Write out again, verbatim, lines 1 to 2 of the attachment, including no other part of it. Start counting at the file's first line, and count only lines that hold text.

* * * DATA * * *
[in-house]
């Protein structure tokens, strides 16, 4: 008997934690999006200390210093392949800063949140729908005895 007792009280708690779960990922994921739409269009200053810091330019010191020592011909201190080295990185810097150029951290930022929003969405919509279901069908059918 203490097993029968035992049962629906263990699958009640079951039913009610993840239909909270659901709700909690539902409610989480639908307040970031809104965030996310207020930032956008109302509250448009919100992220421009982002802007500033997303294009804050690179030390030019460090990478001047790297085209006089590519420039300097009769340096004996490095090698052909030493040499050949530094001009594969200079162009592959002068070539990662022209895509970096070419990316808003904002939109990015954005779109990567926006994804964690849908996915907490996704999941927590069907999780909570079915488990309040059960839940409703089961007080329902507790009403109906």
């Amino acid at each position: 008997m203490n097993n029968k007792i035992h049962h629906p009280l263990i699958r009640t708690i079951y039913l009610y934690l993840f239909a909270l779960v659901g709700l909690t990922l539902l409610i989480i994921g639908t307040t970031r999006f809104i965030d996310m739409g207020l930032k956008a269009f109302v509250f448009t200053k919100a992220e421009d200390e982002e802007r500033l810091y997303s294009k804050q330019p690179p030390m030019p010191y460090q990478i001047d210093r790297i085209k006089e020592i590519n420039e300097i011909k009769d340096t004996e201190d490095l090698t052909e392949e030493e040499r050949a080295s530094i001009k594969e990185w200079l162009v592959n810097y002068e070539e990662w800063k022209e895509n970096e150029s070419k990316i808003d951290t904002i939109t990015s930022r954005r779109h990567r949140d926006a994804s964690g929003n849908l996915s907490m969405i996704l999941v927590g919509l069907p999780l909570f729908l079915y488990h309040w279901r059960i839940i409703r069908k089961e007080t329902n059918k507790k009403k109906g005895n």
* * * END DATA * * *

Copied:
[in-house]
């Protein structure tokens, strides 16, 4: 008997934690999006200390210093392949800063949140729908005895 007792009280708690779960990922994921739409269009200053810091330019010191020592011909201190080295990185810097150029951290930022929003969405919509279901069908059918 203490097993029968035992049962629906263990699958009640079951039913009610993840239909909270659901709700909690539902409610989480639908307040970031809104965030996310207020930032956008109302509250448009919100992220421009982002802007500033997303294009804050690179030390030019460090990478001047790297085209006089590519420039300097009769340096004996490095090698052909030493040499050949530094001009594969200079162009592959002068070539990662022209895509970096070419990316808003904002939109990015954005779109990567926006994804964690849908996915907490996704999941927590069907999780909570079915488990309040059960839940409703089961007080329902507790009403109906």